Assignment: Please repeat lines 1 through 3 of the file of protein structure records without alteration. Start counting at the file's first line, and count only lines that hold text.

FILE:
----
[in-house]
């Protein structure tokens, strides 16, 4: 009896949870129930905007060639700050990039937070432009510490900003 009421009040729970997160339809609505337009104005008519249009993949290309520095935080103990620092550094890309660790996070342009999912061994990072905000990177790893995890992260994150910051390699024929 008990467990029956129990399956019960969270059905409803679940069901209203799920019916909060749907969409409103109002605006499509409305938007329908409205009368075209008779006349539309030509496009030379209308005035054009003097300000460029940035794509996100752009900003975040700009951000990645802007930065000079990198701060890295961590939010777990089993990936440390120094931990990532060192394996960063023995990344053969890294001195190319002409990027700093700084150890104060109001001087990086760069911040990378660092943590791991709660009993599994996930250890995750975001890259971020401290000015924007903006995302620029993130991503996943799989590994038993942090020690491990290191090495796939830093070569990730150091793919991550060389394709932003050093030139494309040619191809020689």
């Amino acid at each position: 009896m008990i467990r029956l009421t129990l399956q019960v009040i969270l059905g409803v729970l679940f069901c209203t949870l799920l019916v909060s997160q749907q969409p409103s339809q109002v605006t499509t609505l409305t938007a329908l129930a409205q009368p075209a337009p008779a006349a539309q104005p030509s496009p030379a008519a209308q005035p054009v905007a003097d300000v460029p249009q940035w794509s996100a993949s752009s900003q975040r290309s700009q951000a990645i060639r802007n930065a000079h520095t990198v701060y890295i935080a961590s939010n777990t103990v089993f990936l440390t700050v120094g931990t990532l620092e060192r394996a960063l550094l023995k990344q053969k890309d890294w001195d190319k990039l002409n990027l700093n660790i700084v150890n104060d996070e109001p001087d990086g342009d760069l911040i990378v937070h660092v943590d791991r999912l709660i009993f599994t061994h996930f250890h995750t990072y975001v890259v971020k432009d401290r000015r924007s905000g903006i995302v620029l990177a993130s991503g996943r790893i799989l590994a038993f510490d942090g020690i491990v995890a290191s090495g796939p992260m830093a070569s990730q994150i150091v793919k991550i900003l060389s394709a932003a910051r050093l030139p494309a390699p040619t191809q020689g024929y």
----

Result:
[in-house]
């Protein structure tokens, strides 16, 4: 009896949870129930905007060639700050990039937070432009510490900003 009421009040729970997160339809609505337009104005008519249009993949290309520095935080103990620092550094890309660790996070342009999912061994990072905000990177790893995890992260994150910051390699024929 008990467990029956129990399956019960969270059905409803679940069901209203799920019916909060749907969409409103109002605006499509409305938007329908409205009368075209008779006349539309030509496009030379209308005035054009003097300000460029940035794509996100752009900003975040700009951000990645802007930065000079990198701060890295961590939010777990089993990936440390120094931990990532060192394996960063023995990344053969890294001195190319002409990027700093700084150890104060109001001087990086760069911040990378660092943590791991709660009993599994996930250890995750975001890259971020401290000015924007903006995302620029993130991503996943799989590994038993942090020690491990290191090495796939830093070569990730150091793919991550060389394709932003050093030139494309040619191809020689």
């Amino acid at each position: 009896m008990i467990r029956l009421t129990l399956q019960v009040i969270l059905g409803v729970l679940f069901c209203t949870l799920l019916v909060s997160q749907q969409p409103s339809q109002v605006t499509t609505l409305t938007a329908l129930a409205q009368p075209a337009p008779a006349a539309q104005p030509s496009p030379a008519a209308q005035p054009v905007a003097d300000v460029p249009q940035w794509s996100a993949s752009s900003q975040r290309s700009q951000a990645i060639r802007n930065a000079h520095t990198v701060y890295i935080a961590s939010n777990t103990v089993f990936l440390t700050v120094g931990t990532l620092e060192r394996a960063l550094l023995k990344q053969k890309d890294w001195d190319k990039l002409n990027l700093n660790i700084v150890n104060d996070e109001p001087d990086g342009d760069l911040i990378v937070h660092v943590d791991r999912l709660i009993f599994t061994h996930f250890h995750t990072y975001v890259v971020k432009d401290r000015r924007s905000g903006i995302v620029l990177a993130s991503g996943r790893i799989l590994a038993f510490d942090g020690i491990v995890a290191s090495g796939p992260m830093a070569s990730q994150i150091v793919k991550i900003l060389s394709a932003a910051r050093l030139p494309a390699p040619t191809q020689g024929y």